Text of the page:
Thermocouple protection tubes fabricated from XICAR high temperature provide outstanding performance when exposed to corrosive and abrasive conditions and high temperatures. Offering superior performance for temperature control in (non)-ferrous foundries and smelters, they are more cost-effective than other materials, such as cast iron, silicon carbide and alumina.
XICAR also has a clear price advantage over HEXOLOY SE while providing at least equal and often superior performance.
We have three standard diameters of high-temperature thermocouple protection tubes in stock with lengths varying from 150 mm to 3,000 mm. These all feature a standard groove though we can provide bespoke items which might incur additional tooling costs.
The maximum temperature in a controlled atmosphere is 1,900 oC. The maximum application temperature in the open air is 1,650 oC
How does a Sintered Silicon Carbide Thermocouple Protection Tube work?
Courtesy of ExplainthatStuff.com
The first person who found that if two ends of a metal were at different temperatures, an electric current would flow through it was German physicist Thomas Seebeck (1770–1831) . That’s one way of stating what’s now known as the Seebeck effect or thermoelectric effect. Seebeck found things got more interesting as he explored further. If he connected the two ends of the metal together, no current flowed; similarly, no current flowed if the two ends of the metal were at the same temperature.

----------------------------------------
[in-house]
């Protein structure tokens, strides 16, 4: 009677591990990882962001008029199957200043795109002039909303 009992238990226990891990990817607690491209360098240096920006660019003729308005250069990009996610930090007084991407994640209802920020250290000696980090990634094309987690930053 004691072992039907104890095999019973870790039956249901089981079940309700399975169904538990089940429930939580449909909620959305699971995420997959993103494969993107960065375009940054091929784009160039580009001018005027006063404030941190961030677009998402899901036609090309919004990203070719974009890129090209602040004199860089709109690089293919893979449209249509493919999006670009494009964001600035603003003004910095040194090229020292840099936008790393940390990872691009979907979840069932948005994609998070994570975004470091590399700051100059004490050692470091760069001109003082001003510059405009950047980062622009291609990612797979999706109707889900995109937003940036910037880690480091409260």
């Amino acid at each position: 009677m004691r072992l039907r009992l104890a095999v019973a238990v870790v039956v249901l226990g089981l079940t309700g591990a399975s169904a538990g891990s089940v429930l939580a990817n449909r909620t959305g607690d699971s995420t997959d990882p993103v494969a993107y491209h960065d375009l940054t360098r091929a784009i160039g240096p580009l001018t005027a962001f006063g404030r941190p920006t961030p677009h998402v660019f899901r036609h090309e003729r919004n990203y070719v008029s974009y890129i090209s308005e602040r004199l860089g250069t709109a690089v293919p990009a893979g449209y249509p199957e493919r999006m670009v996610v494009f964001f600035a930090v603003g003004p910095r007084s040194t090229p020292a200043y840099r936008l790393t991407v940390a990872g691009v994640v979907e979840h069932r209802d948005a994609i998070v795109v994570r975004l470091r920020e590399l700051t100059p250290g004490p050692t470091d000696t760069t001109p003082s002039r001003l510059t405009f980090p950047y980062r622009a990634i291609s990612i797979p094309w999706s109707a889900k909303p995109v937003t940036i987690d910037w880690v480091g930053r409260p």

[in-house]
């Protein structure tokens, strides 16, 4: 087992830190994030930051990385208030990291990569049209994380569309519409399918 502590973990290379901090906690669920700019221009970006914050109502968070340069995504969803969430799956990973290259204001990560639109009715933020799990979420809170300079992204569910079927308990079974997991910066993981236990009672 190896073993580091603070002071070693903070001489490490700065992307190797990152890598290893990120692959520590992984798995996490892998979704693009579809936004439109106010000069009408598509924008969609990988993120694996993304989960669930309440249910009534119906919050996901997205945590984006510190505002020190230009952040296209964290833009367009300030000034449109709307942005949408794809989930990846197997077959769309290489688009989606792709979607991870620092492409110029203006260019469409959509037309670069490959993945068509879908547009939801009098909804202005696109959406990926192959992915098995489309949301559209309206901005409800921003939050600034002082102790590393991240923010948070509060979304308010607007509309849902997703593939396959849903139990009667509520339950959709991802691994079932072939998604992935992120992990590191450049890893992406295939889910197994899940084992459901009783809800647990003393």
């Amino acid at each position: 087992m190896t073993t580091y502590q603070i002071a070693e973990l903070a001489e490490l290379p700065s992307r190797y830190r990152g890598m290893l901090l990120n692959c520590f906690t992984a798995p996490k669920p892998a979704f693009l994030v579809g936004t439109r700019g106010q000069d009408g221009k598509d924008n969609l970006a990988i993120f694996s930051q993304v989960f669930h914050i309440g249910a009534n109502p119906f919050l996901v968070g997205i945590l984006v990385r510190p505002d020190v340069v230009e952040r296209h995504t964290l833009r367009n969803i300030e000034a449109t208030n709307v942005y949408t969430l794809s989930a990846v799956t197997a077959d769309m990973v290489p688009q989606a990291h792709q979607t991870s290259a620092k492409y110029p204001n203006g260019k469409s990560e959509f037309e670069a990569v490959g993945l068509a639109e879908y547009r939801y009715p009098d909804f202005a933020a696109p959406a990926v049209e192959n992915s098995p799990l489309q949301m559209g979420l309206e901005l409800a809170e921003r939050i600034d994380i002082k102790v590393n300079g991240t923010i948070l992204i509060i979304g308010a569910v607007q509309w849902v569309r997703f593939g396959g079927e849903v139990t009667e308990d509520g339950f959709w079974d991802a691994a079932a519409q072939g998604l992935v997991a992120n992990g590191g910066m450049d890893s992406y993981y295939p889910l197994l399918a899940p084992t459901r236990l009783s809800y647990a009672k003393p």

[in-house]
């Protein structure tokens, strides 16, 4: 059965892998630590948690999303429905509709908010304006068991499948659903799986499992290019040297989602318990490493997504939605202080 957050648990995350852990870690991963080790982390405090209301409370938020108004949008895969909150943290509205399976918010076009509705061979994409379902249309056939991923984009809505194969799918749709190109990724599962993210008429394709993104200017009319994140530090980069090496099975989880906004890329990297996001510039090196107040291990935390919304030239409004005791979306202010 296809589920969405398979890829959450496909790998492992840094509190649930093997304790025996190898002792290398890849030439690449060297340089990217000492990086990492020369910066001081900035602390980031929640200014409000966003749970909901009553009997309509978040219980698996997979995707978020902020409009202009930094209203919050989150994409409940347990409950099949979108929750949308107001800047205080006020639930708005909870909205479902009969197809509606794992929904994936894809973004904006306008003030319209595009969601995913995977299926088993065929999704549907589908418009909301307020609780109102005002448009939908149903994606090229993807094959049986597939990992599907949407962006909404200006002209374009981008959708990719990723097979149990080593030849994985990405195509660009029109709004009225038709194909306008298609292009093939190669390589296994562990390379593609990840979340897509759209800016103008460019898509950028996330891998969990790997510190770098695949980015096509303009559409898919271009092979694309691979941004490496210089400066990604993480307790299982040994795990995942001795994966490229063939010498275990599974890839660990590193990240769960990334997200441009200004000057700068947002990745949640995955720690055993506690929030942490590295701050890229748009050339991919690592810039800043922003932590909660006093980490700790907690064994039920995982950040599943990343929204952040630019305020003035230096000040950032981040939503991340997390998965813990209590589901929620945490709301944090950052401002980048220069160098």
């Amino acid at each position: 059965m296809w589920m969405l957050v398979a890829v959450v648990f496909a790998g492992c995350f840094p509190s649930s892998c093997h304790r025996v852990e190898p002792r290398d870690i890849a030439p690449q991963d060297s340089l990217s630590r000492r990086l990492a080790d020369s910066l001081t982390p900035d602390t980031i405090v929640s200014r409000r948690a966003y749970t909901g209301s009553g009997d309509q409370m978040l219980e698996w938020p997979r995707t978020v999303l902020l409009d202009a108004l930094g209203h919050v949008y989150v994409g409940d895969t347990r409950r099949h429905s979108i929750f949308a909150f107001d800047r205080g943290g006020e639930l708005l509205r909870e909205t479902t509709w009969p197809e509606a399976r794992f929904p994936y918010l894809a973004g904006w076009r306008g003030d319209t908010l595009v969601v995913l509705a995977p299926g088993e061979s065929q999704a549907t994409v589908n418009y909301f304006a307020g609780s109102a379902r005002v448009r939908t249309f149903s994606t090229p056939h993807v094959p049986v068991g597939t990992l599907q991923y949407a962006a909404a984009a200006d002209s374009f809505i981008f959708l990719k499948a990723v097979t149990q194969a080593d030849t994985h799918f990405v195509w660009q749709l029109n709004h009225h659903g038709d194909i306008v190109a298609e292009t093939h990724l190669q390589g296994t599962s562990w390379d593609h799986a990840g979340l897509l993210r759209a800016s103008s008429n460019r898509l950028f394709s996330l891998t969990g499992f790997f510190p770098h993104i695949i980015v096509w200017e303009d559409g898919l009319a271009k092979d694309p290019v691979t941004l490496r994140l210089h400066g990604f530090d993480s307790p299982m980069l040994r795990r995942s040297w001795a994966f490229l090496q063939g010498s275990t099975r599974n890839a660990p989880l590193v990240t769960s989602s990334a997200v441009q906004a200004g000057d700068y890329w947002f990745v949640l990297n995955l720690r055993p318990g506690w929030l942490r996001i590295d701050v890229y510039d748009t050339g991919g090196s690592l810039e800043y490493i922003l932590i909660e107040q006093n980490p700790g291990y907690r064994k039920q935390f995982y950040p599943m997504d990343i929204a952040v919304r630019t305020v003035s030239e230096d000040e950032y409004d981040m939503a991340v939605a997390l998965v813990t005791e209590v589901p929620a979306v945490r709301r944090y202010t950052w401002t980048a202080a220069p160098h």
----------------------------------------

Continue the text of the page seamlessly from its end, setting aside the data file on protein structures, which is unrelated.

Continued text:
Artwork: The basic idea of a thermocouple: two dissimilar metals (gray curves) are joined together at their two ends. If one end of the thermocouple is placed on something hot (the hot junction) and the other end on something cold (the cold junction), a voltage (potential difference) develops. You can measure it by placing a voltmeter (V) across the two junctions.
Seebeck repeated the experiment with other metals and then tried using two different metals together. Now if the way electricity or heat flows through a metal depends on the material’s inner structure, you can probably see that two different metals will produce different amounts of electricity when they’re heated to the same temperature. So what if you take an equal-length strip of two different metals and join them together at their two ends to make a loop.
Next, dip one end (one of the two junctions) in something hot (like a beaker of boiling water) and the other end (the other junction) in something cold. What you find then is that an electric current flows through the loop (which is effectively an electric circuit) and the size of that current is directly related to the difference in temperature between the two junctions.
The key thing to remember about the Seebeck effect is that the size of the voltage or current created depends only on the type of metal (or metals) involved and the temperature difference. You don’t need a junction between different metals to produce a Seebeck effect: only a temperature difference. In practice, however, thermocouples do use metal junctions.